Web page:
Parkinson’s disease is a life-altering neurodegenerative ailment that can make routine tasks difficult for those who are affected. While at the moment, there may be no cure for Parkinson’s disease, identifying the early warning signs can help delay the symptoms. Among the earliest warning signs that you need to watch out for are handwriting changes.

What causes Parkinson’s disease?

Medical professionals attribute the development of Parkinson’s disease to the loss of nerve cells in one section of the brain, referred to as the substantia nigra. When there is nerve cell loss in the substantia nigra, the quantity of the brain chemical dopamine is also reduced.

Dopamine plays a significant role in controlling body movement. This means that an insufficient amount of this chemical can cause motor problems.

As the neurodegenerative ailment progresses, the symptoms become much worse and may even make it very difficult for patients to perform routine activities without assistance. This is why it is so vital to spot the early warning signs to allow patients to maintain their quality of life as long as possible.

According to Parkinson’s Foundation, one of the earliest symptoms of Parkinson’s disease is handwriting changes. Those who have Parkinson’s may find it harder to write, and their handwriting may become smaller.

This tiny and cramped handwriting, called micrographia, is caused by similar brain processes that lead to other symptoms of the ailment. In many cases, the size of the handwriting becomes smaller and smaller as patients continue to write.

What are the other symptoms?

Other symptoms that may indicate the onset of Parkinson’s disease. These include uncontrollable tremors in fingers or hands, moving slowly or sluggishly, and rigidity. All of these symptoms contribute to making it harder for patients to write normally.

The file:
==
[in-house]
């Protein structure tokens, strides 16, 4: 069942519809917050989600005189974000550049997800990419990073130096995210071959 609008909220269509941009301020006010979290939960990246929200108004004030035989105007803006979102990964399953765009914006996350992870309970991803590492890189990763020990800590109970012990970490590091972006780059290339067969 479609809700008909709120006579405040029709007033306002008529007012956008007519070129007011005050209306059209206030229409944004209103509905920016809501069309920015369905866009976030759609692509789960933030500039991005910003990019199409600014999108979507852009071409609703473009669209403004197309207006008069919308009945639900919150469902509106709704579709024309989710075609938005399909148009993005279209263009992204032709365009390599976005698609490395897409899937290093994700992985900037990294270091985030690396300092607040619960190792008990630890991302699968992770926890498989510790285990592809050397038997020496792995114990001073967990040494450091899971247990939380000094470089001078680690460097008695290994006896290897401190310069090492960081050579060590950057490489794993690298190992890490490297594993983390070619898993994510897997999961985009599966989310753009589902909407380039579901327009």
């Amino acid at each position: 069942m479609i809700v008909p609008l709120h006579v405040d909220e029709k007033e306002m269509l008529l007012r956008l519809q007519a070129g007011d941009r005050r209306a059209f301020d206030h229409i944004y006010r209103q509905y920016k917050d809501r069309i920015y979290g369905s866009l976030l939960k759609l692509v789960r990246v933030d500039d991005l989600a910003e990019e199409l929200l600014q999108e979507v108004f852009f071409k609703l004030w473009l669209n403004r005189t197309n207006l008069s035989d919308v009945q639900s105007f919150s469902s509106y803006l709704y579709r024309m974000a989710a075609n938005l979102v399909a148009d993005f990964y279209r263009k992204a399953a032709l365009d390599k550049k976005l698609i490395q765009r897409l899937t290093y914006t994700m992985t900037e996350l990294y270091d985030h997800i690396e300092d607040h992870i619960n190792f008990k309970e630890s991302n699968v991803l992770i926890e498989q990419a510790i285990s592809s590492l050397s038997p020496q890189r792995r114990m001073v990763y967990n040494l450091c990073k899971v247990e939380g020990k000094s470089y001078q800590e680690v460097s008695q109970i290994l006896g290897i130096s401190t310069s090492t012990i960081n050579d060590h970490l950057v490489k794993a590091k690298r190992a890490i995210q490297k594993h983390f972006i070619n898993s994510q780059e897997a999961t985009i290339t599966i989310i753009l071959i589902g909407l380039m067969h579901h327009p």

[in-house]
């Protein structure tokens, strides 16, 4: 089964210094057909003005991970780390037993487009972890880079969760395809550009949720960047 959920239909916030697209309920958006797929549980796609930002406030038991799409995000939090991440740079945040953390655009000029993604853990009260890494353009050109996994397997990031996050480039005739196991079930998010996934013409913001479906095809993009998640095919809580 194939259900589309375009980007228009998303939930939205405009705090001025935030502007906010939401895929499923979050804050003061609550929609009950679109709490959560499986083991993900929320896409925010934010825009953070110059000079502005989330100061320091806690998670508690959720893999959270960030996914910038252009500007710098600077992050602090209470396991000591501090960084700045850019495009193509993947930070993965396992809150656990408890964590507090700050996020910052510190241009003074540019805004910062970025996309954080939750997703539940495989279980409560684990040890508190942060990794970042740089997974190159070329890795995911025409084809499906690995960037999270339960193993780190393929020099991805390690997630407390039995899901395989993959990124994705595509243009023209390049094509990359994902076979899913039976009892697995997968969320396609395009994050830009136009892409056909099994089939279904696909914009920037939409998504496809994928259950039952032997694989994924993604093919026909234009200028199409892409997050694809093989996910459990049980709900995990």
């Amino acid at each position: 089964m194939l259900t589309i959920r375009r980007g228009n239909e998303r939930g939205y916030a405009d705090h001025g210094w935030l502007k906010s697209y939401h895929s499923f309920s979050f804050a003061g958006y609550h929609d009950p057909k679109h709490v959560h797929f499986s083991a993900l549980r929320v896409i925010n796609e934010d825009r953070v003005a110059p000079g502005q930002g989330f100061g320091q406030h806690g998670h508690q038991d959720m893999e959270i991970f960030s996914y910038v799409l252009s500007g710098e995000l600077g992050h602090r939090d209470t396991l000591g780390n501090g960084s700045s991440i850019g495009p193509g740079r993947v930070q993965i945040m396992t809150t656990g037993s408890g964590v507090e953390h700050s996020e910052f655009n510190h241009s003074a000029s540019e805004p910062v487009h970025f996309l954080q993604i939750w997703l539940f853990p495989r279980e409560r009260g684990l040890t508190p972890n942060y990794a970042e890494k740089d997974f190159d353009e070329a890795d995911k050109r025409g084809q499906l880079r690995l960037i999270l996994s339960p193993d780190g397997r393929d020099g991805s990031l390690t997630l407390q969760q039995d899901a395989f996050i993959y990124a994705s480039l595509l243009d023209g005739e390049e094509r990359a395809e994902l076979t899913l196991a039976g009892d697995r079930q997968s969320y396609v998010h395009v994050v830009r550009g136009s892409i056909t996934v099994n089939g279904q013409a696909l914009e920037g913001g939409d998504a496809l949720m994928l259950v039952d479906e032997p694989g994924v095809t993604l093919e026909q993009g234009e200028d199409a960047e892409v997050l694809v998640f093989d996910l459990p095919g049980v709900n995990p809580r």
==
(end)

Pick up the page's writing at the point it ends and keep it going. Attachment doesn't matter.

How do you manage the symptoms?

The Parkinson's Foundation says there are medications that can help regulate movement symptoms. Taking these medications may slightly control the tremors and help with your micrographia problems.

It will also help a lot that you practice writing while taking medications. This can somehow ease symptoms of micrographia. Instead of normal pens, use those that have a thick grip or are weighted. It is also better to use lined paper when practicing.

For your posture, assuming an upright position and make sure you are sitting in a comfortable chair with a leveled table. Write as soon as you feel the positive effects of medication. You can take periodic breaks whenever there is a need for you to do so. Finally, if this task proves to be very difficult for you to perform, or if your handwriting is too hard to read, you can switch to typing. If that becomes very hard, too, then you can use dictation software.